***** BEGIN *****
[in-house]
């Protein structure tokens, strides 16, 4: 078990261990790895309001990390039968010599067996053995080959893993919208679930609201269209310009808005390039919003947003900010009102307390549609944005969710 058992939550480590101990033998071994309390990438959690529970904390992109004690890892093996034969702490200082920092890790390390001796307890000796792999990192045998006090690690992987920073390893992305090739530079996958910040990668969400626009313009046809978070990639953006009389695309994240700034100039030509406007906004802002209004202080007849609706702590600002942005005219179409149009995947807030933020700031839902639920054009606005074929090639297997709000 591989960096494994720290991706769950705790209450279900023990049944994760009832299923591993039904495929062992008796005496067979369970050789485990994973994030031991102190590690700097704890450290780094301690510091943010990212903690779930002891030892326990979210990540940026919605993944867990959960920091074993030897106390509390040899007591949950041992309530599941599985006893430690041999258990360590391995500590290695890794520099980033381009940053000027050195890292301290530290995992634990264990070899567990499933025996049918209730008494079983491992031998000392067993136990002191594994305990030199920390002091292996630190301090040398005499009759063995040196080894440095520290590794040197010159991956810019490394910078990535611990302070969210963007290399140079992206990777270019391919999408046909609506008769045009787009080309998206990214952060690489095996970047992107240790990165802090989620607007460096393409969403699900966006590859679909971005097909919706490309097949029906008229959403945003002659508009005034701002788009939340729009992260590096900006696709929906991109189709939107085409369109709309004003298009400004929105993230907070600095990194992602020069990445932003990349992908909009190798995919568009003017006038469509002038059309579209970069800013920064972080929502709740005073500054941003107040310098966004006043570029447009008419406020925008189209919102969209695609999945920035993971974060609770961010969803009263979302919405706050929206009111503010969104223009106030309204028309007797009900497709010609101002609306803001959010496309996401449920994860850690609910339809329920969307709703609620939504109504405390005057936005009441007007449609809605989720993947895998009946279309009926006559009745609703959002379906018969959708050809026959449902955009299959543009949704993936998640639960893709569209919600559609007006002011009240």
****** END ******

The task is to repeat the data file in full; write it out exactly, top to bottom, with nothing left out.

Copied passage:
[in-house]
């Protein structure tokens, strides 16, 4: 078990261990790895309001990390039968010599067996053995080959893993919208679930609201269209310009808005390039919003947003900010009102307390549609944005969710 058992939550480590101990033998071994309390990438959690529970904390992109004690890892093996034969702490200082920092890790390390001796307890000796792999990192045998006090690690992987920073390893992305090739530079996958910040990668969400626009313009046809978070990639953006009389695309994240700034100039030509406007906004802002209004202080007849609706702590600002942005005219179409149009995947807030933020700031839902639920054009606005074929090639297997709000 591989960096494994720290991706769950705790209450279900023990049944994760009832299923591993039904495929062992008796005496067979369970050789485990994973994030031991102190590690700097704890450290780094301690510091943010990212903690779930002891030892326990979210990540940026919605993944867990959960920091074993030897106390509390040899007591949950041992309530599941599985006893430690041999258990360590391995500590290695890794520099980033381009940053000027050195890292301290530290995992634990264990070899567990499933025996049918209730008494079983491992031998000392067993136990002191594994305990030199920390002091292996630190301090040398005499009759063995040196080894440095520290590794040197010159991956810019490394910078990535611990302070969210963007290399140079992206990777270019391919999408046909609506008769045009787009080309998206990214952060690489095996970047992107240790990165802090989620607007460096393409969403699900966006590859679909971005097909919706490309097949029906008229959403945003002659508009005034701002788009939340729009992260590096900006696709929906991109189709939107085409369109709309004003298009400004929105993230907070600095990194992602020069990445932003990349992908909009190798995919568009003017006038469509002038059309579209970069800013920064972080929502709740005073500054941003107040310098966004006043570029447009008419406020925008189209919102969209695609999945920035993971974060609770961010969803009263979302919405706050929206009111503010969104223009106030309204028309007797009900497709010609101002609306803001959010496309996401449920994860850690609910339809329920969307709703609620939504109504405390005057936005009441007007449609809605989720993947895998009946279309009926006559009745609703959002379906018969959708050809026959449902955009299959543009949704993936998640639960893709569209919600559609007006002011009240």